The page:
Decolonizing Knowledge in a Course on Sociology of Knowledge

Grant program: Disrupting Colonialism through Teaching: An Integrated Seminar Series and Grants Program

Grant recipient: Ann Travers, Department of Sociology and Anthropology

Project team: Nerida Bullock, research assistant

Timeframe: May 2019 to June 2020

Funding: $6000

Course addressed: SA 327 – Sociology of Knowledge

Description: In my project students will learn about Indigenous knowledge systems and apply that understanding to a critical exploration of major energy projects in the province of British Columbia. Students will use a problem-based learning cooperative group project format to develop a collective research presentation, accompanied by individual written reports, on an aspect of or issue relating to energy resource extraction in B.C. Lectures on traditional western vs. alternative knowledge systems based in feminist science studies, ecological and decolonial perspectives will be augmented by class presentations by Indigenous experts and documentary material. An in-class test and a take-home final exam will assess the students’ command of course material and ability to apply it to resource extraction issues in the province.

Colonialism functions in part because of the erasure of First Nations, Inuit and Métis presence on and histories with the land. This course unsettles common sense frameworks of knowledge that normalize resource extraction and colonial state control of unceded Indigenous territories. Students will gain a much more nuanced understanding of B.C. and Canadian colonial history and issues relating to land and resource extraction.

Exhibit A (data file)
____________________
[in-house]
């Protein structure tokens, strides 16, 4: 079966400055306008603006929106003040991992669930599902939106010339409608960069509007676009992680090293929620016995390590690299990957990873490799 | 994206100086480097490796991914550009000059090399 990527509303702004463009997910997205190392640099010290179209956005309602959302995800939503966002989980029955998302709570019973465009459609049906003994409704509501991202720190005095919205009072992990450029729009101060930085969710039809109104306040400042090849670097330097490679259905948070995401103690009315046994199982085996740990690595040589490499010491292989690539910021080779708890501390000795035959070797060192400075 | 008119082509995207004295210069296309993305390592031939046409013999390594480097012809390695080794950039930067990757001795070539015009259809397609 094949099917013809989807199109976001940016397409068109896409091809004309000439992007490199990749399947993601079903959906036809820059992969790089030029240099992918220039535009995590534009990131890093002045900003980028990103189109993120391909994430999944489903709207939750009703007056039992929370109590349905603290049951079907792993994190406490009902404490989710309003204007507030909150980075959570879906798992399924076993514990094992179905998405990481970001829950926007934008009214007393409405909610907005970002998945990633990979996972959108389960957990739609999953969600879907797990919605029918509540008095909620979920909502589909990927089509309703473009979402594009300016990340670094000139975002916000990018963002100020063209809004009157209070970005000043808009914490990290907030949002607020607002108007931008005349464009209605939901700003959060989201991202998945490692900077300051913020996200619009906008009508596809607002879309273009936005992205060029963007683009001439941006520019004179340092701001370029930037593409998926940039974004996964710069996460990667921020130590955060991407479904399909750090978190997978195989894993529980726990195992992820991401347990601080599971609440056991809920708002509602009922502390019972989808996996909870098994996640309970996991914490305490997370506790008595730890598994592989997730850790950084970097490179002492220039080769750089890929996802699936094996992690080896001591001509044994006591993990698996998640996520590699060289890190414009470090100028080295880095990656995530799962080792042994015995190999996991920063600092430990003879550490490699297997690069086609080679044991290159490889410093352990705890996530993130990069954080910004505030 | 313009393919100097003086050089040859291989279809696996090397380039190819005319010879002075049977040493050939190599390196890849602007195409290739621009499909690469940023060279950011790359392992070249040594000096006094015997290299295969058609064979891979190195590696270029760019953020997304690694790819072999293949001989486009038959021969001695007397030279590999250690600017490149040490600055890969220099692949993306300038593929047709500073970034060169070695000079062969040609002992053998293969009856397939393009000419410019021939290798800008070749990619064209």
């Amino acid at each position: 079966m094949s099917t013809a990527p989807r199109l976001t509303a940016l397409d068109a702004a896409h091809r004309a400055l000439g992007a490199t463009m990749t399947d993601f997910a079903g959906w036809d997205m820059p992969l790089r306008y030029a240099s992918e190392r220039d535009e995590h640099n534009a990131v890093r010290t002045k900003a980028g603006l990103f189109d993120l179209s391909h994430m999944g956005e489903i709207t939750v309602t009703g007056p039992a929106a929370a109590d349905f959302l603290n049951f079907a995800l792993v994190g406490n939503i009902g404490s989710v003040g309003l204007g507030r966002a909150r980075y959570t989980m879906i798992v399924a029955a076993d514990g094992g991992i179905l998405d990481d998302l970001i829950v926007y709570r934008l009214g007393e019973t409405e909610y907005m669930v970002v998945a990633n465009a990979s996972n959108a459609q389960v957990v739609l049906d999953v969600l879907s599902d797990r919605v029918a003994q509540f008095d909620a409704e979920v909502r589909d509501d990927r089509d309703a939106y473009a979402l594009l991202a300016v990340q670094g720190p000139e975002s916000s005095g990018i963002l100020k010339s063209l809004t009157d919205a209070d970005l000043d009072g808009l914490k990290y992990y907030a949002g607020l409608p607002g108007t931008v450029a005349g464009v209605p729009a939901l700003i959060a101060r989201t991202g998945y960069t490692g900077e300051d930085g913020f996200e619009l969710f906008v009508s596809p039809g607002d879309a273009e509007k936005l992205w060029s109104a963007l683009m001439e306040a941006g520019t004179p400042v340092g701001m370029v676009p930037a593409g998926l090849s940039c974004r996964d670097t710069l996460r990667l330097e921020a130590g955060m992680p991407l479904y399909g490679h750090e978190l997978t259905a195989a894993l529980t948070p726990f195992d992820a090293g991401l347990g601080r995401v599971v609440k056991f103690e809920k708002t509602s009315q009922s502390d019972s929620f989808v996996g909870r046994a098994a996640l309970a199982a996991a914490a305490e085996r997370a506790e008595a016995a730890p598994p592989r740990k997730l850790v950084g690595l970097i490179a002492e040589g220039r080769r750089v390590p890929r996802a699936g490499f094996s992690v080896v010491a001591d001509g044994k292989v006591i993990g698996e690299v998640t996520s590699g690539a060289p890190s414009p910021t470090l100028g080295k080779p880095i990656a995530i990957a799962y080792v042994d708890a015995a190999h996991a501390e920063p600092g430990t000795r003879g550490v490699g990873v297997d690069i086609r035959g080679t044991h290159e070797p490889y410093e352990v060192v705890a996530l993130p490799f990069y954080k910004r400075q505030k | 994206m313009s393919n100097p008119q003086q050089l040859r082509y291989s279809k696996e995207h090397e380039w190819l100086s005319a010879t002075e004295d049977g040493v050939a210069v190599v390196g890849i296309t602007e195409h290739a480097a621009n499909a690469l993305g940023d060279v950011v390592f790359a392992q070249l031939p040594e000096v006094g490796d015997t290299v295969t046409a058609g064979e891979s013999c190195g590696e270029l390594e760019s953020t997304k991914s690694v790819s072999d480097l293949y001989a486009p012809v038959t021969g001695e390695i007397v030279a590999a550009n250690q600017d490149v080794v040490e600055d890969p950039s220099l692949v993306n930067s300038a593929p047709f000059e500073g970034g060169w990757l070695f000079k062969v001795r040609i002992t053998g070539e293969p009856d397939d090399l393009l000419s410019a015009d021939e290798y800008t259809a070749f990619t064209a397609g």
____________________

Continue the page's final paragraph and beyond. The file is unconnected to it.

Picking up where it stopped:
Questions addressed:

  • To what extent are students able to integrate Indigenous knowledge systems into a critical understanding of major energy extraction projects in BC?
  • How does knowledge relating to Indigenous histories, land claims and colonial history in BC change the way students think about resource extraction and land claims in the province?
  • How are students able to integrate Indigenous knowledge systems in their cooperative group presentations?
  • To what extent do classroom speakers impact student development of knowledge?
  • How effective were the materials and activities chosen for supporting students’ ability to understand and integrate Indigenous knowledge into a critical understanding of major energy extraction projects in BC?

Knowledge sharing: I plan to share my project findings at a brown bag seminar with Decolonizing Teaching Workshop 2018 Cohort. In addition I plan to submit a paper to the Canadian Sociological Association paper in 2019.